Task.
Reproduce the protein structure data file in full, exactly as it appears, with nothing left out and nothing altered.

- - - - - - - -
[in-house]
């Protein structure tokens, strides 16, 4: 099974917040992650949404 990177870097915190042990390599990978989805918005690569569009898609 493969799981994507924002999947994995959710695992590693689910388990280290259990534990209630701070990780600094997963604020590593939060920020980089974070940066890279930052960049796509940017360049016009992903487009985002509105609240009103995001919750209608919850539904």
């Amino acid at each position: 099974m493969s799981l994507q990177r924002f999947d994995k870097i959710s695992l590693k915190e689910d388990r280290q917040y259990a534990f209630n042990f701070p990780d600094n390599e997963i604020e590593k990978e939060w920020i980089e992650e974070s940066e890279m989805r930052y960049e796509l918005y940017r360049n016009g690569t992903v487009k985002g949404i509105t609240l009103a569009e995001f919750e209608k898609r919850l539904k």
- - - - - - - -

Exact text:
[in-house]
């Protein structure tokens, strides 16, 4: 099974917040992650949404 990177870097915190042990390599990978989805918005690569569009898609 493969799981994507924002999947994995959710695992590693689910388990280290259990534990209630701070990780600094997963604020590593939060920020980089974070940066890279930052960049796509940017360049016009992903487009985002509105609240009103995001919750209608919850539904």
């Amino acid at each position: 099974m493969s799981l994507q990177r924002f999947d994995k870097i959710s695992l590693k915190e689910d388990r280290q917040y259990a534990f209630n042990f701070p990780d600094n390599e997963i604020e590593k990978e939060w920020i980089e992650e974070s940066e890279m989805r930052y960049e796509l918005y940017r360049n016009g690569t992903v487009k985002g949404i509105t609240l009103a569009e995001f919750e209608k898609r919850l539904k």